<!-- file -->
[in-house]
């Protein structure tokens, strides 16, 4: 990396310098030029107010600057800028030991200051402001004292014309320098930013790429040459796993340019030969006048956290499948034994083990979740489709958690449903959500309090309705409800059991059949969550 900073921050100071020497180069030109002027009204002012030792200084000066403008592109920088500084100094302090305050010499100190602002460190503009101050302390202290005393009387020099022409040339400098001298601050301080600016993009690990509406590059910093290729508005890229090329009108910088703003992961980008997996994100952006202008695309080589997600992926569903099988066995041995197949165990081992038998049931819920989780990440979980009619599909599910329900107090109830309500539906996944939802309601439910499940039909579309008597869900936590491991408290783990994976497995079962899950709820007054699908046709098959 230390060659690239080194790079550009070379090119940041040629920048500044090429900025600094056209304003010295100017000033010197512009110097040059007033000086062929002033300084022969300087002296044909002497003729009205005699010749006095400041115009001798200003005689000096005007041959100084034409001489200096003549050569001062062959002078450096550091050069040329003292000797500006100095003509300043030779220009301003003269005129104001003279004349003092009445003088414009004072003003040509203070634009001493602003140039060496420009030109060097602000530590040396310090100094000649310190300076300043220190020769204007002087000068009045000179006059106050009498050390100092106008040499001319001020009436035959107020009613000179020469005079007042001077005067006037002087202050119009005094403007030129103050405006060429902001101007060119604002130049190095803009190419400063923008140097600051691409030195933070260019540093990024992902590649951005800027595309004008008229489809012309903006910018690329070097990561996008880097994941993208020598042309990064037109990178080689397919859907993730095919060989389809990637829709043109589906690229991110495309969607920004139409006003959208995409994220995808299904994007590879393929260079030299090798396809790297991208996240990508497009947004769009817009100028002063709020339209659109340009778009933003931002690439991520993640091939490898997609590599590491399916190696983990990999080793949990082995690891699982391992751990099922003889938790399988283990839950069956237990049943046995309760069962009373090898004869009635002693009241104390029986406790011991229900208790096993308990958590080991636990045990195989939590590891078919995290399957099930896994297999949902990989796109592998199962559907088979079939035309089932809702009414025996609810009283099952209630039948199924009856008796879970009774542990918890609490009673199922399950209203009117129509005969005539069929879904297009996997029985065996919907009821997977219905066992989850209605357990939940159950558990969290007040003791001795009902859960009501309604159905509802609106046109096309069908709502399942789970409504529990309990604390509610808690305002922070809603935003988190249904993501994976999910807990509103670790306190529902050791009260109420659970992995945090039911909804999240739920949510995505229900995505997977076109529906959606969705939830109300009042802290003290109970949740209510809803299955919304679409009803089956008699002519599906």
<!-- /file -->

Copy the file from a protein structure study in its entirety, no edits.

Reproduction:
[in-house]
């Protein structure tokens, strides 16, 4: 990396310098030029107010600057800028030991200051402001004292014309320098930013790429040459796993340019030969006048956290499948034994083990979740489709958690449903959500309090309705409800059991059949969550 900073921050100071020497180069030109002027009204002012030792200084000066403008592109920088500084100094302090305050010499100190602002460190503009101050302390202290005393009387020099022409040339400098001298601050301080600016993009690990509406590059910093290729508005890229090329009108910088703003992961980008997996994100952006202008695309080589997600992926569903099988066995041995197949165990081992038998049931819920989780990440979980009619599909599910329900107090109830309500539906996944939802309601439910499940039909579309008597869900936590491991408290783990994976497995079962899950709820007054699908046709098959 230390060659690239080194790079550009070379090119940041040629920048500044090429900025600094056209304003010295100017000033010197512009110097040059007033000086062929002033300084022969300087002296044909002497003729009205005699010749006095400041115009001798200003005689000096005007041959100084034409001489200096003549050569001062062959002078450096550091050069040329003292000797500006100095003509300043030779220009301003003269005129104001003279004349003092009445003088414009004072003003040509203070634009001493602003140039060496420009030109060097602000530590040396310090100094000649310190300076300043220190020769204007002087000068009045000179006059106050009498050390100092106008040499001319001020009436035959107020009613000179020469005079007042001077005067006037002087202050119009005094403007030129103050405006060429902001101007060119604002130049190095803009190419400063923008140097600051691409030195933070260019540093990024992902590649951005800027595309004008008229489809012309903006910018690329070097990561996008880097994941993208020598042309990064037109990178080689397919859907993730095919060989389809990637829709043109589906690229991110495309969607920004139409006003959208995409994220995808299904994007590879393929260079030299090798396809790297991208996240990508497009947004769009817009100028002063709020339209659109340009778009933003931002690439991520993640091939490898997609590599590491399916190696983990990999080793949990082995690891699982391992751990099922003889938790399988283990839950069956237990049943046995309760069962009373090898004869009635002693009241104390029986406790011991229900208790096993308990958590080991636990045990195989939590590891078919995290399957099930896994297999949902990989796109592998199962559907088979079939035309089932809702009414025996609810009283099952209630039948199924009856008796879970009774542990918890609490009673199922399950209203009117129509005969005539069929879904297009996997029985065996919907009821997977219905066992989850209605357990939940159950558990969290007040003791001795009902859960009501309604159905509802609106046109096309069908709502399942789970409504529990309990604390509610808690305002922070809603935003988190249904993501994976999910807990509103670790306190529902050791009260109420659970992995945090039911909804999240739920949510995505229900995505997977076109529906959606969705939830109300009042802290003290109970949740209510809803299955919304679409009803089956008699002519599906």